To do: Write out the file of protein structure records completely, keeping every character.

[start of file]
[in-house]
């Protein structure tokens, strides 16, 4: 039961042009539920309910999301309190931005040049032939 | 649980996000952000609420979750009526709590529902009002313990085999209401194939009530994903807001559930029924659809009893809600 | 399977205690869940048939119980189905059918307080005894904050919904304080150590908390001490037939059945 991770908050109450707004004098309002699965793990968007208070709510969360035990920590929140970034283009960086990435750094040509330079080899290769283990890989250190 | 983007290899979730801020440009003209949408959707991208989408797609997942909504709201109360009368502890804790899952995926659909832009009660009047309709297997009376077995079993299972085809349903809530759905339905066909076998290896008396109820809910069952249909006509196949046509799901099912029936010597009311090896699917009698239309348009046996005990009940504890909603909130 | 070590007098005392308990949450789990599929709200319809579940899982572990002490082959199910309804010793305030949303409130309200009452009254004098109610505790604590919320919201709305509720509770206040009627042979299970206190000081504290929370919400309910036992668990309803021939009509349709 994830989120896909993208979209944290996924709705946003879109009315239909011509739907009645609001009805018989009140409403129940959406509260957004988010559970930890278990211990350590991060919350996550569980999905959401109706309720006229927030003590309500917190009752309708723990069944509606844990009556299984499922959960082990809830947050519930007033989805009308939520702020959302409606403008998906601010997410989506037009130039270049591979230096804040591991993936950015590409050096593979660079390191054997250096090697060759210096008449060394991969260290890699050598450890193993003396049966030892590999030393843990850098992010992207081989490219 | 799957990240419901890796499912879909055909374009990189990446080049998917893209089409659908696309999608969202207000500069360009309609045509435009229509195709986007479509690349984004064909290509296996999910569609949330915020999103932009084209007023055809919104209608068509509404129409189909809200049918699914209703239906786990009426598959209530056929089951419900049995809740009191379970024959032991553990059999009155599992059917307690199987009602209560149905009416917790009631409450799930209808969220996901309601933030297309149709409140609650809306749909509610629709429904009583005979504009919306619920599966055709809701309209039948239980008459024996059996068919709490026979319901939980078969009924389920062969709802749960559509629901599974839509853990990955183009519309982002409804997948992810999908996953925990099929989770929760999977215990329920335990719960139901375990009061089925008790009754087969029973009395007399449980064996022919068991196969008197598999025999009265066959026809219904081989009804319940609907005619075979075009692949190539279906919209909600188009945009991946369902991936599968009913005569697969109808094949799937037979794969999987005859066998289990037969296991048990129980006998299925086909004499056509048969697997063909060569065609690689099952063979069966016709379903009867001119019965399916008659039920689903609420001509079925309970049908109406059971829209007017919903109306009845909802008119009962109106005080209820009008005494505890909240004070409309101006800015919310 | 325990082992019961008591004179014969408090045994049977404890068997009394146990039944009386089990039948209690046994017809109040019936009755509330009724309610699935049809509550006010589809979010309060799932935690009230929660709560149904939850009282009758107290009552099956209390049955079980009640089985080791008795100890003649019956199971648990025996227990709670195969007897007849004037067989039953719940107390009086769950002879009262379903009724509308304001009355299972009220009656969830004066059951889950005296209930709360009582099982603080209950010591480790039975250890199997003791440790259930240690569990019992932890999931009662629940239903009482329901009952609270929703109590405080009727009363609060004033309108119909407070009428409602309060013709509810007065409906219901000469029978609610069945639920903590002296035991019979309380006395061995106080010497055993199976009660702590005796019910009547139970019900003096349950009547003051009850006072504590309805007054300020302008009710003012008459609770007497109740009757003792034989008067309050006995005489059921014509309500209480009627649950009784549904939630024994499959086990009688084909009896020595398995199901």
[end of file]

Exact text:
[in-house]
């Protein structure tokens, strides 16, 4: 039961042009539920309910999301309190931005040049032939 | 649980996000952000609420979750009526709590529902009002313990085999209401194939009530994903807001559930029924659809009893809600 | 399977205690869940048939119980189905059918307080005894904050919904304080150590908390001490037939059945 991770908050109450707004004098309002699965793990968007208070709510969360035990920590929140970034283009960086990435750094040509330079080899290769283990890989250190 | 983007290899979730801020440009003209949408959707991208989408797609997942909504709201109360009368502890804790899952995926659909832009009660009047309709297997009376077995079993299972085809349903809530759905339905066909076998290896008396109820809910069952249909006509196949046509799901099912029936010597009311090896699917009698239309348009046996005990009940504890909603909130 | 070590007098005392308990949450789990599929709200319809579940899982572990002490082959199910309804010793305030949303409130309200009452009254004098109610505790604590919320919201709305509720509770206040009627042979299970206190000081504290929370919400309910036992668990309803021939009509349709 994830989120896909993208979209944290996924709705946003879109009315239909011509739907009645609001009805018989009140409403129940959406509260957004988010559970930890278990211990350590991060919350996550569980999905959401109706309720006229927030003590309500917190009752309708723990069944509606844990009556299984499922959960082990809830947050519930007033989805009308939520702020959302409606403008998906601010997410989506037009130039270049591979230096804040591991993936950015590409050096593979660079390191054997250096090697060759210096008449060394991969260290890699050598450890193993003396049966030892590999030393843990850098992010992207081989490219 | 799957990240419901890796499912879909055909374009990189990446080049998917893209089409659908696309999608969202207000500069360009309609045509435009229509195709986007479509690349984004064909290509296996999910569609949330915020999103932009084209007023055809919104209608068509509404129409189909809200049918699914209703239906786990009426598959209530056929089951419900049995809740009191379970024959032991553990059999009155599992059917307690199987009602209560149905009416917790009631409450799930209808969220996901309601933030297309149709409140609650809306749909509610629709429904009583005979504009919306619920599966055709809701309209039948239980008459024996059996068919709490026979319901939980078969009924389920062969709802749960559509629901599974839509853990990955183009519309982002409804997948992810999908996953925990099929989770929760999977215990329920335990719960139901375990009061089925008790009754087969029973009395007399449980064996022919068991196969008197598999025999009265066959026809219904081989009804319940609907005619075979075009692949190539279906919209909600188009945009991946369902991936599968009913005569697969109808094949799937037979794969999987005859066998289990037969296991048990129980006998299925086909004499056509048969697997063909060569065609690689099952063979069966016709379903009867001119019965399916008659039920689903609420001509079925309970049908109406059971829209007017919903109306009845909802008119009962109106005080209820009008005494505890909240004070409309101006800015919310 | 325990082992019961008591004179014969408090045994049977404890068997009394146990039944009386089990039948209690046994017809109040019936009755509330009724309610699935049809509550006010589809979010309060799932935690009230929660709560149904939850009282009758107290009552099956209390049955079980009640089985080791008795100890003649019956199971648990025996227990709670195969007897007849004037067989039953719940107390009086769950002879009262379903009724509308304001009355299972009220009656969830004066059951889950005296209930709360009582099982603080209950010591480790039975250890199997003791440790259930240690569990019992932890999931009662629940239903009482329901009952609270929703109590405080009727009363609060004033309108119909407070009428409602309060013709509810007065409906219901000469029978609610069945639920903590002296035991019979309380006395061995106080010497055993199976009660702590005796019910009547139970019900003096349950009547003051009850006072504590309805007054300020302008009710003012008459609770007497109740009757003792034989008067309050006995005489059921014509309500209480009627649950009784549904939630024994499959086990009688084909009896020595398995199901």